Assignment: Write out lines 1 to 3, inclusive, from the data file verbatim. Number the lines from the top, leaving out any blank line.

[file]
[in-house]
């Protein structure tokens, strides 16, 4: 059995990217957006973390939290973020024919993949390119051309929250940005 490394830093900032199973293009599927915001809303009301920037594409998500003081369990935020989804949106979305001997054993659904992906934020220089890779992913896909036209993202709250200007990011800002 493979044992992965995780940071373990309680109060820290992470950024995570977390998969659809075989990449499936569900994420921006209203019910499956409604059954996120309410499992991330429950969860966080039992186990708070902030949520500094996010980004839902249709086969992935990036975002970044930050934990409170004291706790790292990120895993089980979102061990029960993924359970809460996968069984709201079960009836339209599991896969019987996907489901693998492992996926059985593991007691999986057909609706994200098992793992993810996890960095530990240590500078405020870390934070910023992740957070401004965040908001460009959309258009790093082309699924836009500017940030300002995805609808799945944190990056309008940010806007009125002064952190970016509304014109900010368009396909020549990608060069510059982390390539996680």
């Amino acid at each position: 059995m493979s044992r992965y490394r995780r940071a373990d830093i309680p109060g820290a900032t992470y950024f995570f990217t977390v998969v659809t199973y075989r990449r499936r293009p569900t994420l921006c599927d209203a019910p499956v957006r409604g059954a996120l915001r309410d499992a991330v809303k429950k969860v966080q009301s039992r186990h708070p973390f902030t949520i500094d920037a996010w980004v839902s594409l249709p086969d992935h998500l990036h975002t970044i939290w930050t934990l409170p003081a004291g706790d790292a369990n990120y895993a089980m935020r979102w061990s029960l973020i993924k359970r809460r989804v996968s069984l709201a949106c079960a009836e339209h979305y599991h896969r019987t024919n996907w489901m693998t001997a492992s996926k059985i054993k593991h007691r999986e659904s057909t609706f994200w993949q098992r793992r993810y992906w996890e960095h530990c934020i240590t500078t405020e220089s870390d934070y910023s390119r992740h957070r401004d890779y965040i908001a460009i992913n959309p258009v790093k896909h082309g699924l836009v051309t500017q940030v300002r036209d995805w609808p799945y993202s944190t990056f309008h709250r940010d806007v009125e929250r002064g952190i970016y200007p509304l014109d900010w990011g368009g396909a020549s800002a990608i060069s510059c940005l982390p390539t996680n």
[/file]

[in-house]
């Protein structure tokens, strides 16, 4: 059995990217957006973390939290973020024919993949390119051309929250940005 490394830093900032199973293009599927915001809303009301920037594409998500003081369990935020989804949106979305001997054993659904992906934020220089890779992913896909036209993202709250200007990011800002 493979044992992965995780940071373990309680109060820290992470950024995570977390998969659809075989990449499936569900994420921006209203019910499956409604059954996120309410499992991330429950969860966080039992186990708070902030949520500094996010980004839902249709086969992935990036975002970044930050934990409170004291706790790292990120895993089980979102061990029960993924359970809460996968069984709201079960009836339209599991896969019987996907489901693998492992996926059985593991007691999986057909609706994200098992793992993810996890960095530990240590500078405020870390934070910023992740957070401004965040908001460009959309258009790093082309699924836009500017940030300002995805609808799945944190990056309008940010806007009125002064952190970016509304014109900010368009396909020549990608060069510059982390390539996680």
């Amino acid at each position: 059995m493979s044992r992965y490394r995780r940071a373990d830093i309680p109060g820290a900032t992470y950024f995570f990217t977390v998969v659809t199973y075989r990449r499936r293009p569900t994420l921006c599927d209203a019910p499956v957006r409604g059954a996120l915001r309410d499992a991330v809303k429950k969860v966080q009301s039992r186990h708070p973390f902030t949520i500094d920037a996010w980004v839902s594409l249709p086969d992935h998500l990036h975002t970044i939290w930050t934990l409170p003081a004291g706790d790292a369990n990120y895993a089980m935020r979102w061990s029960l973020i993924k359970r809460r989804v996968s069984l709201a949106c079960a009836e339209h979305y599991h896969r019987t024919n996907w489901m693998t001997a492992s996926k059985i054993k593991h007691r999986e659904s057909t609706f994200w993949q098992r793992r993810y992906w996890e960095h530990c934020i240590t500078t405020e220089s870390d934070y910023s390119r992740h957070r401004d890779y965040i908001a460009i992913n959309p258009v790093k896909h082309g699924l836009v051309t500017q940030v300002r036209d995805w609808p799945y993202s944190t990056f309008h709250r940010d806007v009125e929250r002064g952190i970016y200007p509304l014109d900010w990011g368009g396909a020549s800002a990608i060069s510059c940005l982390p390539t996680n």